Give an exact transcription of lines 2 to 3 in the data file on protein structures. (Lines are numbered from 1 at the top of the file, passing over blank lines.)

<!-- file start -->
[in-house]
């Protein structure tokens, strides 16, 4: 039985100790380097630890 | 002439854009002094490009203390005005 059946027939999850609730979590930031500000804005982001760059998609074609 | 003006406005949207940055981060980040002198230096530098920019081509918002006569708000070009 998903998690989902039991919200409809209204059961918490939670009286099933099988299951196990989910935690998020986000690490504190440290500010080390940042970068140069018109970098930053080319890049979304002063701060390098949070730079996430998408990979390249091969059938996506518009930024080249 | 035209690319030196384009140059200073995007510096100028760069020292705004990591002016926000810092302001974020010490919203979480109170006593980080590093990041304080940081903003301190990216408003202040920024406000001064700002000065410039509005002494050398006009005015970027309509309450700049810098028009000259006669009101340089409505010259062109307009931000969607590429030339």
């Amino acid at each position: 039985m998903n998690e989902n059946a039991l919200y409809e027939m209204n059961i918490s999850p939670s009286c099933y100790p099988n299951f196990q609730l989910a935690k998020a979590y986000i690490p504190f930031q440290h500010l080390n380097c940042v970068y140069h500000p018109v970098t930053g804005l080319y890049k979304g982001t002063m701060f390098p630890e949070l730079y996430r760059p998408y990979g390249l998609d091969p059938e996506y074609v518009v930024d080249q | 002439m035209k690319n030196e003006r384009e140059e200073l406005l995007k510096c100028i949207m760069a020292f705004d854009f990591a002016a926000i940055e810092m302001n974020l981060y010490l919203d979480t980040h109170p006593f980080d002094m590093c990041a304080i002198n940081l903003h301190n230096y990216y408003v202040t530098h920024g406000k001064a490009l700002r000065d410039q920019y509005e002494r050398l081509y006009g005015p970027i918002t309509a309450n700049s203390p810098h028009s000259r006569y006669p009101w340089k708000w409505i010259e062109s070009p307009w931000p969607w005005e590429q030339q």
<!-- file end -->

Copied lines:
């Protein structure tokens, strides 16, 4: 039985100790380097630890 | 002439854009002094490009203390005005 059946027939999850609730979590930031500000804005982001760059998609074609 | 003006406005949207940055981060980040002198230096530098920019081509918002006569708000070009 998903998690989902039991919200409809209204059961918490939670009286099933099988299951196990989910935690998020986000690490504190440290500010080390940042970068140069018109970098930053080319890049979304002063701060390098949070730079996430998408990979390249091969059938996506518009930024080249 | 035209690319030196384009140059200073995007510096100028760069020292705004990591002016926000810092302001974020010490919203979480109170006593980080590093990041304080940081903003301190990216408003202040920024406000001064700002000065410039509005002494050398006009005015970027309509309450700049810098028009000259006669009101340089409505010259062109307009931000969607590429030339």
């Amino acid at each position: 039985m998903n998690e989902n059946a039991l919200y409809e027939m209204n059961i918490s999850p939670s009286c099933y100790p099988n299951f196990q609730l989910a935690k998020a979590y986000i690490p504190f930031q440290h500010l080390n380097c940042v970068y140069h500000p018109v970098t930053g804005l080319y890049k979304g982001t002063m701060f390098p630890e949070l730079y996430r760059p998408y990979g390249l998609d091969p059938e996506y074609v518009v930024d080249q | 002439m035209k690319n030196e003006r384009e140059e200073l406005l995007k510096c100028i949207m760069a020292f705004d854009f990591a002016a926000i940055e810092m302001n974020l981060y010490l919203d979480t980040h109170p006593f980080d002094m590093c990041a304080i002198n940081l903003h301190n230096y990216y408003v202040t530098h920024g406000k001064a490009l700002r000065d410039q920019y509005e002494r050398l081509y006009g005015p970027i918002t309509a309450n700049s203390p810098h028009s000259r006569y006669p009101w340089k708000w409505i010259e062109s070009p307009w931000p969607w005005e590429q030339q």